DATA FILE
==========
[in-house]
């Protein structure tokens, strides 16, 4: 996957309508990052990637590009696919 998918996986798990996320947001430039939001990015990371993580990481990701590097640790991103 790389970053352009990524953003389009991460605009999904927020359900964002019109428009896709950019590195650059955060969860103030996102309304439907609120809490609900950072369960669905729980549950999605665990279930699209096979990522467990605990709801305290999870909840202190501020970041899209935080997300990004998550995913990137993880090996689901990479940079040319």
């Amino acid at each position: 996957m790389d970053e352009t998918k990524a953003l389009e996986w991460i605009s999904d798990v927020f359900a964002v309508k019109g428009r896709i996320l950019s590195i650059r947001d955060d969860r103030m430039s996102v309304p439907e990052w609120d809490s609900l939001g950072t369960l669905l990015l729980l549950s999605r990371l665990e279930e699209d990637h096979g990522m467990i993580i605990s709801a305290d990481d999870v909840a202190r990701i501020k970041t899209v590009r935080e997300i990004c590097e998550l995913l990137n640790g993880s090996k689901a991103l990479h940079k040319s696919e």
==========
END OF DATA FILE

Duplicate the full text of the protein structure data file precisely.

[in-house]
């Protein structure tokens, strides 16, 4: 996957309508990052990637590009696919 998918996986798990996320947001430039939001990015990371993580990481990701590097640790991103 790389970053352009990524953003389009991460605009999904927020359900964002019109428009896709950019590195650059955060969860103030996102309304439907609120809490609900950072369960669905729980549950999605665990279930699209096979990522467990605990709801305290999870909840202190501020970041899209935080997300990004998550995913990137993880090996689901990479940079040319």
């Amino acid at each position: 996957m790389d970053e352009t998918k990524a953003l389009e996986w991460i605009s999904d798990v927020f359900a964002v309508k019109g428009r896709i996320l950019s590195i650059r947001d955060d969860r103030m430039s996102v309304p439907e990052w609120d809490s609900l939001g950072t369960l669905l990015l729980l549950s999605r990371l665990e279930e699209d990637h096979g990522m467990i993580i605990s709801a305290d990481d999870v909840a202190r990701i501020k970041t899209v590009r935080e997300i990004c590097e998550l995913l990137n640790g993880s090996k689901a991103l990479h940079k040319s696919e």